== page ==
Aaron Rosenblum, a fourth-year University of Minnesota Medical School student, started down a career path as an artist.

Rosenblum, originally from Doylestown, Pa., received his undergraduate degree in media and cultural studies, with a minor in American studies, at Macalester College, before beginning his medical education journey at the U of M Medical School.

What inspired you to pursue medicine?

I spent several years as a working artist, making interactive public art that engaged the community in difficult questions around issues of justice and truth. Later on, I found a deep appreciation for modern medical science and saw an opportunity as a physician to help bridge the messiness of human existence with the careful logic of medicine in pursuit of more full and fulfilling lives.

What are some of the highlights of your training at the U of M Medical School so far?

The launch into my clinical years was rocky, with the COVID-19 pandemic delaying my start and leaving me full of wonder at just what I'd be walking into when I finally did make it. Now, I'm even more grateful to have the opportunity to pursue this work. I’ve spent my third year doing RPAP (Rural Physician Associates Program) in St. Croix Falls, Wis. Through this experience, I’ve deepened my connection to the St. Croix River Valley, grew more confident and competent in my medical knowledge and had the privilege to follow patients through many stops on their medical journey. Among the countless meaningful experiences I’ve had, I helped to deliver babies of staff members I worked with, sat with a patient through a new cancer diagnosis and got to take care of entire families in clinic.

I also have gotten more involved with advocacy around the issue of climate change, the environment and their effects on health. This year, I am serving as the Climate Smart Healthcare co-chair for Medical Students for a Sustainable Future, a national organization of medical students. Locally, I’ve been involved in efforts within the medical school to improve our institutional commitment to the threat multiplier of climate change and have been supporting local activism around the controversial Line 3 oil pipeline. As part of this work, I was recently invited to speak at the Climate Health Action Program (CHAP) Lecture Series hosted by the Department of Medicine. This series was developed to raise awareness about the intersection between climate justice and health.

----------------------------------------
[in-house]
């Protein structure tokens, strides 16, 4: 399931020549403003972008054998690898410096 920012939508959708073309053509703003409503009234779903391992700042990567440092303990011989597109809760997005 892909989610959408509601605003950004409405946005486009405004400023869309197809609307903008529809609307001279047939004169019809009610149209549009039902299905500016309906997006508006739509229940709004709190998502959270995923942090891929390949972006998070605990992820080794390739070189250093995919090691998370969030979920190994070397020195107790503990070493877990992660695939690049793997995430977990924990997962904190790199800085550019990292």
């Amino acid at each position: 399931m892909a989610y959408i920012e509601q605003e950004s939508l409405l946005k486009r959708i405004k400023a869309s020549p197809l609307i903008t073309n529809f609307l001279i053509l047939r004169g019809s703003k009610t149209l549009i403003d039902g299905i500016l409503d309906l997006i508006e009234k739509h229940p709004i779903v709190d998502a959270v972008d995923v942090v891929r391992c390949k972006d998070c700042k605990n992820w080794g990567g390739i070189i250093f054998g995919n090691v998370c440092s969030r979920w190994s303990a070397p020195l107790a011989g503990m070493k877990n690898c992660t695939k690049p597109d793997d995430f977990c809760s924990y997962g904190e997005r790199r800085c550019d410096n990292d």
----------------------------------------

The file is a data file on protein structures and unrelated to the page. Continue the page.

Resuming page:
You have received the Dr. David and Carol Jean Craig Endowed Scholarship, the Eldore and Lois Nash Endowed Scholarship, the John Ylvisaker, M.D., Scholarship. How did it feel to learn you had received these scholarships?

It feels fantastic to know that others who have come before me saw that it was important to help ease the burden of what is a very expensive education. To all scholarship donors, a heartfelt thank you, thank you, thank you! Scholarships have allowed me more flexibility to pursue my chosen specialty of family medicine. Moreover, I will have the flexibility to practice in underserved areas and the financial ability to start paying it forward much sooner.

Outside of medical school, what are your favorite things to do?

I am an avid gardener. I love working the soil and growing food for myself and others. I'm also committed to being an active member of the communities that I live in as a volunteer, collaborator and neighbor.